The contradictions inherent in American cannabis laws seem to appear in the news almost every week.
At the state level, for example, Virginia recently became the last jurisdiction to allow adult cannabis use, effective July 1. But a few days later, a the court upheld U.S. federal tax laws treating state-licensed cannabis companies as illegal drug traffickers.
To resolve conflicts like this, U.S. Senate Majority Leader Chuck Schumer says he will introduce legislation to “decriminalize” cannabis at the federal level.
In drafting his bill, he should be inspired by Canada. Congress could be too divided for full legalization this year, but it may begin to offer the clarity offered by Canada’s approach.
Congressional action is clearly needed, as federal law has lagged behind in the efforts of states in three ways.
First, legalization at the state level means that the laws of each state are different.
As a result, state-licensed companies face operational inefficiencies and fragmented markets. And state-authorized medical users can be arrested in another.
Second, cannabis remains illegal at the federal level even when states legalize it. This means state-licensed cannabis companies they have trouble getting bank accounts and financing, forcing them to operate primarily in cash. This makes them the main targets of the robbery.
In the meantime, consumers cannot legally carry state-authorized cannabis through state lines. many do.
Federal illegality also impedes the investigation. He Senate Drug Caucus i various federal agencies they have made it clear that they want more cannabis studies. But the Drug Enforcement Administration (DEA) only allows one university grow cannabis for research. It has stopped federal licensing of new producers and the state-licensed cannabis-blocked investigation.
Third, the U.S. government is inconsistent with the application.
In comparison, Canada’s approach is clearer.
The clarity of Canada
The government wants legal products to attract existing users without encouraging new ones, so it allows for a variety of products.
But there is little advertising and the packaging is simple.
Medical sales are regulated nationally. Doctors can authorize cannabis treatments and patients can grow plants themselves or buy products from authorized growers.
This system allows companies to ship cannabis across provincial borders and integrate their operations across the country. They can accept credit cards and list shares on the stock exchanges.
It also allows public agencies to support cannabis-related activities. This creates some interesting cross-border contrasts:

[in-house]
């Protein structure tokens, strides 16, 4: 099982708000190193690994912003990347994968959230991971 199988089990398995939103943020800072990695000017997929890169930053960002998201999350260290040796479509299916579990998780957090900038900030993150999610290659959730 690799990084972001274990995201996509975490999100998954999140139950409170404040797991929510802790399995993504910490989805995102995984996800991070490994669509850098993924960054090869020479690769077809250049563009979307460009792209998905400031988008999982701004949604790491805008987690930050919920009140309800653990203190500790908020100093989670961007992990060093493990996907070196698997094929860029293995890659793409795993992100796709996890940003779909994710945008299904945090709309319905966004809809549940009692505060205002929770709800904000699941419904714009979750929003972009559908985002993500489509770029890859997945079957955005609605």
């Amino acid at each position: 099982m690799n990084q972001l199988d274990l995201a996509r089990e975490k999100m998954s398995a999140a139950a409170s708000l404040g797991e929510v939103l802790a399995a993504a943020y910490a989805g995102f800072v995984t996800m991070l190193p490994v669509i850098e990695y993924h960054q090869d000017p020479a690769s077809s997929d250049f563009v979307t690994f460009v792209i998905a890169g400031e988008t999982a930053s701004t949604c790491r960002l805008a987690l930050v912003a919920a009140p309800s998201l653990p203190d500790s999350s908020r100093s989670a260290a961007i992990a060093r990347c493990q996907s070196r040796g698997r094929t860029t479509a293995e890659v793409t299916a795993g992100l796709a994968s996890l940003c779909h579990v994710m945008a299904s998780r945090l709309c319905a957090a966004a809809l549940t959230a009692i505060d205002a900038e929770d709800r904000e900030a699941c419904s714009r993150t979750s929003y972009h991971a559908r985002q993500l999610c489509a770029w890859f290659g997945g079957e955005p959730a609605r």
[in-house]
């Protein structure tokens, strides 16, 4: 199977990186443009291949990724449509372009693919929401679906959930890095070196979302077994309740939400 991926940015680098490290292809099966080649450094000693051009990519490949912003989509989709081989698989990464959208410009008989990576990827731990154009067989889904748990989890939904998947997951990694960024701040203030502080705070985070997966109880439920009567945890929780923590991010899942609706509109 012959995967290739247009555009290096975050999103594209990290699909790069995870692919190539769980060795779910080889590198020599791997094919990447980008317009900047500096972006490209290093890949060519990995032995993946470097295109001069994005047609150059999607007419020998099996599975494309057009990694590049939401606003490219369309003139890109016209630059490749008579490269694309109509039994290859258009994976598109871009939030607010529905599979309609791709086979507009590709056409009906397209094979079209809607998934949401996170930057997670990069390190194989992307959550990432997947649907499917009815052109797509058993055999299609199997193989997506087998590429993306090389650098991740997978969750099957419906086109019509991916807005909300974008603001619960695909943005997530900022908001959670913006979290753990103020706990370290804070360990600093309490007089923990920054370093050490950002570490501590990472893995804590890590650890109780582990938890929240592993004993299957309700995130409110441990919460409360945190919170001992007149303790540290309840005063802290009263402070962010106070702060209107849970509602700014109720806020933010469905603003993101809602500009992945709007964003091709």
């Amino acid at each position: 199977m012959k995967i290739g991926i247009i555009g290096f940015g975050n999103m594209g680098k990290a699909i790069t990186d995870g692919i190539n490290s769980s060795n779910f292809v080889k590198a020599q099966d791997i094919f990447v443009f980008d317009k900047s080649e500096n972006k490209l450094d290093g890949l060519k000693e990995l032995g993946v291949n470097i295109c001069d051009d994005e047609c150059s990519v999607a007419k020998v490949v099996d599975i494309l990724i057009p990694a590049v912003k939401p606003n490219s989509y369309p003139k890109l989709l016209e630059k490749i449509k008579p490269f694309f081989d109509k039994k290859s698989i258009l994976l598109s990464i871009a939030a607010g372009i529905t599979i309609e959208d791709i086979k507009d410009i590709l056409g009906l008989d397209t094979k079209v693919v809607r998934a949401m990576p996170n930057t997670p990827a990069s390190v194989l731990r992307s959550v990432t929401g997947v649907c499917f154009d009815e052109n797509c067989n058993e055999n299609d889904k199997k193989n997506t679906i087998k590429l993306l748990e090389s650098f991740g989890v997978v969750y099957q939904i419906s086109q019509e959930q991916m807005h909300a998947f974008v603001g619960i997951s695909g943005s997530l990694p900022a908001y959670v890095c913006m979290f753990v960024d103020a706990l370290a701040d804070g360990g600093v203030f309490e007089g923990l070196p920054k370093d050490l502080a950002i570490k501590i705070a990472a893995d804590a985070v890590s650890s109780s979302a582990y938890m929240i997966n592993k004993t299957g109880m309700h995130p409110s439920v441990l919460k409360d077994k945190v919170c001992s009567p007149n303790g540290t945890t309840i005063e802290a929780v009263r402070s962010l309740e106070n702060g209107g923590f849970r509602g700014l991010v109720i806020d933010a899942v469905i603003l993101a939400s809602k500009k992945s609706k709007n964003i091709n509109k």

The legalization of Canada it has not been impeccable. Lack of product initially hampered sales. But once they lighten up, sales it grew as fast as stores could open. https://www.youtube.com/embed/v26yMNWTxdc?wmode=transparent&start=0 Research shows that legal sales increased as supplies improved and stores opened. The Goodman School of Business.
Prices went down as competition increased. In Ontario, retail prices now starts below $ 4 per gram ($ 3 per gram), taxes included. This undermines many illicit sellers.
Legal sales now represent more Canadian use. This is a dramatic change away from illicit markets.
The political climate also changed. Cannabis was barely mentioned during Canada’s 2019 election campaign. Voters have accepted that cannabis is legal.
Canada illustrates the merits of full national legalization. However, what worked in Canada may not work in the United States Congress, it may not pursue full legalization this year. But it can begin to give Americans more clarity that Canadians enjoy.
He SECURITY Banking Law it is only a first step in this direction. If approved by the U.S. Senate, it will help cannabis companies access bank accounts, insurance, and credit cards. But more measures are needed to allow for standard federal tax deductions, stock quotes, and interstate shipments.
Congress should also adopt cannabis research. Veterans Affairs and the DEA should support scientific projects, including studies of commercial cannabis products.
Replacing temporary provisions with permanent laws is another priority. Medical access should not depend on annual vote riots. Business continuity should not last preferences of attorneys general.
Decriminalization, as Schumer puts it, can only be better than nothing. However, letting Americans use cannabis legally, but not buying it legally, can create more problems than it solves. And it would not remove banking and research barriers.
Cannabis policy is not easy: every option involves compensation. Canada proceeded in stages and now has a three-year lead to find the best approach. Congress should also begin that path.
Michael J. Armstrong, Associate Professor of Operations Research, Goodman School of Business, Brock University i Paul Seaborn, Associate Professor, Department of Management, Daniels College of Business, University of Virginia